So I just recently bought GMT's Labyrinth: The War On Terror and played a few solo games. This is my first card-driven strategy game and I'm really enjoying it. The events are interesting and I find myself gaining new perspectives on modern geopolitics. A few people on BGG have written some fairly scathing reviews about the realism of the game and although the game does really simplify many aspects of the GWOT, I think I've learned something new while playing the game, so in that respect, it's been really worth my time.


So what have I learned? First of all, it's much easier to destabilize governments than it is to build them up and give them stability. The game simulates this idea by giving the US player only 1 roll per card to try and prop up that besieged regime, while the terrorists can use several dice in their rolls to worsen governance or posture. When I think about America and NATO's huge efforts to stabilize Afghanistan (regime change) and the sudden withdrawal of Spanish troops from Iraq after the Madrid terrorist attacks (non-Muslim country posture), these seem to be loosely simulated by the game designers and it really gave me a sense of chills to see events like this unfold on my game board.


There are some things that the game does not simulate, such as US public opinion (outside of the random result of the American Election card for Soft or Hard posture), which would play a huge aspect in determining U.S. strategy. I don't think the game should have tried to simulate such an aspect of the GWOT, mainly because it would have diluted the game's strategic elements by adding in political aspects, which would have bogged things down considerably. Still, it would be interesting to think about how to center a game around the twin aspects of domestic politics and geopolitics in the GWOT.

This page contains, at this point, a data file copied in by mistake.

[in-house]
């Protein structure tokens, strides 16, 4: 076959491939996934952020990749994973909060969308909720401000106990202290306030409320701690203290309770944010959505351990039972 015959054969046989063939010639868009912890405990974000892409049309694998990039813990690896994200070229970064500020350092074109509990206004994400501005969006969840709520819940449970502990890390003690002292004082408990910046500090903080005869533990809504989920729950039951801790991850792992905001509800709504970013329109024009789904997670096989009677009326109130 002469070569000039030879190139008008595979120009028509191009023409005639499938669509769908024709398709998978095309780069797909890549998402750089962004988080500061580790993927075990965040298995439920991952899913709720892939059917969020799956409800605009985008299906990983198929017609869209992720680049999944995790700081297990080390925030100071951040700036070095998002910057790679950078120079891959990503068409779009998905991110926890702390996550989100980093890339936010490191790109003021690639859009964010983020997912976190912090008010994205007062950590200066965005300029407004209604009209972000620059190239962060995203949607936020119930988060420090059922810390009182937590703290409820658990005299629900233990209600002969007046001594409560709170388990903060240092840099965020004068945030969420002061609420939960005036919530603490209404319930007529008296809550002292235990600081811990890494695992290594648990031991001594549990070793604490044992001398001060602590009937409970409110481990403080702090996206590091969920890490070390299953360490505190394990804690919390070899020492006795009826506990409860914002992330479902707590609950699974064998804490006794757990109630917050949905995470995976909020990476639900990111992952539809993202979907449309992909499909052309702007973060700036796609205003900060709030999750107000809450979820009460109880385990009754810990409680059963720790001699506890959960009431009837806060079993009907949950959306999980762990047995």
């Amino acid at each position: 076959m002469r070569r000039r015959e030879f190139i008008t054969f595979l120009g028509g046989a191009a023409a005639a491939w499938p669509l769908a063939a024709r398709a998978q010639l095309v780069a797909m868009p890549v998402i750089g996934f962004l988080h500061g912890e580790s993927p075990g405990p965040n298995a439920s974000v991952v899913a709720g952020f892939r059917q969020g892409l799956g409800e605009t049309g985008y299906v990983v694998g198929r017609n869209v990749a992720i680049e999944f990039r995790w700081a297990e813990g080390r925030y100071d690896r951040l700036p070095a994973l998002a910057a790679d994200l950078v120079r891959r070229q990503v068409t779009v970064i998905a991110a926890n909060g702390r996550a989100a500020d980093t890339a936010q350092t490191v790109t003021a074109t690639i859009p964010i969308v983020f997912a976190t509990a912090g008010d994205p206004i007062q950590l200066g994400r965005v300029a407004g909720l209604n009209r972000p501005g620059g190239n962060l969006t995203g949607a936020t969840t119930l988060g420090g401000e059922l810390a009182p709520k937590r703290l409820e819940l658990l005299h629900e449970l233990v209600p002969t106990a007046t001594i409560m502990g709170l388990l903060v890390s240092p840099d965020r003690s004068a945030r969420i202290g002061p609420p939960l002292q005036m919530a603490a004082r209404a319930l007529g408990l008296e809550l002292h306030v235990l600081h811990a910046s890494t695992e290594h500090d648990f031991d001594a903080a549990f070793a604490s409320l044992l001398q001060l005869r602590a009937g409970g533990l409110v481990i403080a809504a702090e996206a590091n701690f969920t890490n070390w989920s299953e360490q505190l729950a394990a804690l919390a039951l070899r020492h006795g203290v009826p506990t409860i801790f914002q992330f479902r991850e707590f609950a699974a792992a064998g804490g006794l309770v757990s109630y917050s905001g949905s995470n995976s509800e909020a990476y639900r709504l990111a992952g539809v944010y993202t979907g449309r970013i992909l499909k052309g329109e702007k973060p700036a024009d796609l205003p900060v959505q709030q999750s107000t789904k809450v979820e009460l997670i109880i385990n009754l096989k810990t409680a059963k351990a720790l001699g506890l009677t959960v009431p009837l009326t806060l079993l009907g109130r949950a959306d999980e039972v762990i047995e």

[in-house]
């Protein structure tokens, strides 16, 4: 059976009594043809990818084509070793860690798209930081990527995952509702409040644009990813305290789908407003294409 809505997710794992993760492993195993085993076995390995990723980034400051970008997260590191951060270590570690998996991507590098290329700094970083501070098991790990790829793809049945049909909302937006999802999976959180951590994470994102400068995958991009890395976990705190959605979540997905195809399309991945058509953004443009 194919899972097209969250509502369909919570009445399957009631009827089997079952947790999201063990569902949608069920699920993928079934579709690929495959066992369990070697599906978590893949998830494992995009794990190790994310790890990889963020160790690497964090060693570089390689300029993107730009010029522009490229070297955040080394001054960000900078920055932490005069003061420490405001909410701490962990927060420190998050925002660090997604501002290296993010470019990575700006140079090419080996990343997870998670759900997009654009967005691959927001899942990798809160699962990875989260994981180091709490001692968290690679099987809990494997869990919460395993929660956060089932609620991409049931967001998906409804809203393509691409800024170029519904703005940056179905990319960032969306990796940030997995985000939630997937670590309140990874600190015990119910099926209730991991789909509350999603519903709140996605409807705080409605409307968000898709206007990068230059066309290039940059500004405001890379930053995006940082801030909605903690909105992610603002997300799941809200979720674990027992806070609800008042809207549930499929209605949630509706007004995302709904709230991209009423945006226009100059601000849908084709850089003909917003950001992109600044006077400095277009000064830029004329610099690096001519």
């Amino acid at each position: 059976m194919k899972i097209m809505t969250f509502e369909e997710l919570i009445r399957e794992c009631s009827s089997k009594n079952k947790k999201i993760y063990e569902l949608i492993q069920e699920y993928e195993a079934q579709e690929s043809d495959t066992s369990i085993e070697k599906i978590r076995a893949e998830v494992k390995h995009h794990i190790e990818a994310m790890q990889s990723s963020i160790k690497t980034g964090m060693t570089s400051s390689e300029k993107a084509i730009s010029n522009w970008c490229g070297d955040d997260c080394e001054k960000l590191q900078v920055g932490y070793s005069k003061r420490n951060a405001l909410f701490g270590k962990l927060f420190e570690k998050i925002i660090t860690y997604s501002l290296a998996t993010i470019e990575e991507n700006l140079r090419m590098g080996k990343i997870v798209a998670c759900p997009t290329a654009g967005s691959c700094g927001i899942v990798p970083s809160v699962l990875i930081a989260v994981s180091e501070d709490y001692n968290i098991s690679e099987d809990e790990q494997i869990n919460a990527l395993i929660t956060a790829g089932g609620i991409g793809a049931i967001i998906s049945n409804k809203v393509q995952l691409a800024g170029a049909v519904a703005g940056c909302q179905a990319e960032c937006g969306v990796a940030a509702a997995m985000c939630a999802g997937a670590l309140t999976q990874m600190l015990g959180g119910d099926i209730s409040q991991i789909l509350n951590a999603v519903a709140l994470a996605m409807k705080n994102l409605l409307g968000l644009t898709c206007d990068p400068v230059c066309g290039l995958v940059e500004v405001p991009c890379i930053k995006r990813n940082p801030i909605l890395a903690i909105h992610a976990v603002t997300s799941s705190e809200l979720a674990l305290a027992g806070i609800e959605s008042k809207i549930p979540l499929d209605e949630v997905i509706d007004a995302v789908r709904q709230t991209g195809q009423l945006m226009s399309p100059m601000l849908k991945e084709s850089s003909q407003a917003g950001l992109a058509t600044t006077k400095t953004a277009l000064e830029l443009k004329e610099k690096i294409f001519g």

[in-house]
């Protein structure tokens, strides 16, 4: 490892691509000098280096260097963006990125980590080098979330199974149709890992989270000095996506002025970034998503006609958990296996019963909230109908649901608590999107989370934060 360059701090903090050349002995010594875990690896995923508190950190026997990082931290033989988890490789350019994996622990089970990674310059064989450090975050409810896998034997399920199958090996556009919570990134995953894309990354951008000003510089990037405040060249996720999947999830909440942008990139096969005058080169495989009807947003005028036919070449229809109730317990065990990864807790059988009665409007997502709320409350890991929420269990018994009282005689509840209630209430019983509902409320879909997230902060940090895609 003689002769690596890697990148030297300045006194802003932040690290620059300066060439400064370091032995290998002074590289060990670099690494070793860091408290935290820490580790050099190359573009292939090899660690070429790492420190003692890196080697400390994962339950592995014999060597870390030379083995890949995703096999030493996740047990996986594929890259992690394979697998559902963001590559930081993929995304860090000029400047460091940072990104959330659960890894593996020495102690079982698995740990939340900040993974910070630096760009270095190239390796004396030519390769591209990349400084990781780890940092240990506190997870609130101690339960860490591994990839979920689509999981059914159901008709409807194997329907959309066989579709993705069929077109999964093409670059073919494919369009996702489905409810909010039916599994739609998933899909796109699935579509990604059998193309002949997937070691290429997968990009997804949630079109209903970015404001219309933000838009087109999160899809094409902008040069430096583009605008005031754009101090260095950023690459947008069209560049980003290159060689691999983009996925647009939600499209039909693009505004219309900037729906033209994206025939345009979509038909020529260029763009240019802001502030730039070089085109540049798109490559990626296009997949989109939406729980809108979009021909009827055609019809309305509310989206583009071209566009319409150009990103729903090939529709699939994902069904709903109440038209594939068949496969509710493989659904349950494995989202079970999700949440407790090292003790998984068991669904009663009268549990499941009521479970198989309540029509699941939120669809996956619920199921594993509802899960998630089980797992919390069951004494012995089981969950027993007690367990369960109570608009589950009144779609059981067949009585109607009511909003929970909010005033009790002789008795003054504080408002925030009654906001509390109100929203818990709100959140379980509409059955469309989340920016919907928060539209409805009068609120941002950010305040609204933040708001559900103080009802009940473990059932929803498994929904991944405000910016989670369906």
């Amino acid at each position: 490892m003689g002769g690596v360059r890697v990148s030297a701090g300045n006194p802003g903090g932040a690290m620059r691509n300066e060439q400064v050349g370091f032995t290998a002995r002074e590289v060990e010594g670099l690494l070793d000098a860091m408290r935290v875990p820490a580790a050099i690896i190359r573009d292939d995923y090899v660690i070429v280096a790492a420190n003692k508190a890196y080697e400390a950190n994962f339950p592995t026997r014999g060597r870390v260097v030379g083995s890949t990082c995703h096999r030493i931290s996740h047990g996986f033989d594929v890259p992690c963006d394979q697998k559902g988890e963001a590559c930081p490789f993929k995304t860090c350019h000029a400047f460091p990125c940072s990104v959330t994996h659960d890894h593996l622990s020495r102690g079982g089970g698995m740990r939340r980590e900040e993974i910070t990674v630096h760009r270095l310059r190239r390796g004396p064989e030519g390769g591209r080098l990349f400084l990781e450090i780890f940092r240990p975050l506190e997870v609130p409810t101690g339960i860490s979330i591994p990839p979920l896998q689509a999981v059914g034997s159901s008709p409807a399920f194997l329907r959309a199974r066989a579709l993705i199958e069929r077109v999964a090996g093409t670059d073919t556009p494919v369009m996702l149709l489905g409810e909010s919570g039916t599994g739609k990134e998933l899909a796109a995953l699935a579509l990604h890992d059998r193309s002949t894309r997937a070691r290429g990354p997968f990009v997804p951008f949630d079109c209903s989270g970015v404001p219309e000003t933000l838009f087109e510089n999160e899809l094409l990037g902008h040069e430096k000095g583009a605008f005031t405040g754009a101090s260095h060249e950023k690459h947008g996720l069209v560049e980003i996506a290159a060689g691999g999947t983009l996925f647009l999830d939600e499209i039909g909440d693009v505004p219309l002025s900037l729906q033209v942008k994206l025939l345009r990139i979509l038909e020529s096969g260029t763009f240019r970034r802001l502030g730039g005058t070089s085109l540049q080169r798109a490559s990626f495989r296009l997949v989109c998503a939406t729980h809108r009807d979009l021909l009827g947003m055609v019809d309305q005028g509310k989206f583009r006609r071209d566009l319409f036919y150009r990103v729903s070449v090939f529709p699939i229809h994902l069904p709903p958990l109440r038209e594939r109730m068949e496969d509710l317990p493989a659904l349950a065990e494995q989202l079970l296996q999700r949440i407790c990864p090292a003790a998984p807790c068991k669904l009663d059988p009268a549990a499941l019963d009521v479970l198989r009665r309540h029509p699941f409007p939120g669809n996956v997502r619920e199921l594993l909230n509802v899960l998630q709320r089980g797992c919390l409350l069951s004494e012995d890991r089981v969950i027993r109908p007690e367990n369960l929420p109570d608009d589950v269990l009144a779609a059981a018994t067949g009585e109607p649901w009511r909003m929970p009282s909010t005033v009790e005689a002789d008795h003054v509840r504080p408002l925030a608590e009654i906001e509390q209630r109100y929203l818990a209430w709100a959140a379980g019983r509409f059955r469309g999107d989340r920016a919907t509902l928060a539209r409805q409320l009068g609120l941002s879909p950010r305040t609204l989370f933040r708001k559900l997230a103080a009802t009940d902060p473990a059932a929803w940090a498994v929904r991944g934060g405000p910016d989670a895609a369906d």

Having said all that, most of the negative reviews about Labyrinth seem to focus on what the game is not, rather than what the game actually is. I think Volko Ruhnke and Joel Toppen should be applauded for even attempting to model such a complex conflict, which is interesting, informative, tense, and yes, very fun. I absolutely recommend giving the game a try if the subject matter even slightly interests you.




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Comment by Rex Brynen on December 20, 2010 at 5:00pm

I agree with Eric—it's a very enjoyable game, and I think Volko and Joel have done a remarkably good job of capturing some of the strategic challenges involved on the US side in a playable and engaging way (and in a game that, in a 1-deck game, can be played in well under 2 hours)

It is perhaps less of a "wave top" view as the jihadist player, if only because there isn't really a jihadist "side" in real life, but rather an interlinked but disparate array of radical Islamist groups with varying goals and methods. Short of having the US player play against a dozen or more opponents simultaneously, however, there's not much they could have done about that.

Comment by Eric Walters on December 14, 2010 at 11:39am

As a Marine Corps veteran of both the GWOT and the Cold War, I look at LABYRINTH and TWILIGHT STRUGGLE games as enjoyable "wave top" views of the ideological conflicts both portray.  Am not looking for deep insight, just a pleasant diversion and/or medium to try out my "let's try this strategy" whims, leading to alternate historical outcomes.  Works just fine by me.  I rather enjoy being the "bad guys" in both games, so I have no issues there.  These are GAMES after all (I think I'm quoting Joe Steadman here in his YouTube video review of LABYRINTH).  

Lest anyone think I'm being too cavalier, I have lost close friends and colleagues in both conflicts (yes, even the Cold War), but I can comprehend the difference between simulation and reality (with a tip of the hat to Jean Baudrilliard's SIMULACRA AND SIMULATION) and not let my perceptions of the former interfere with my interpretations of the latter...

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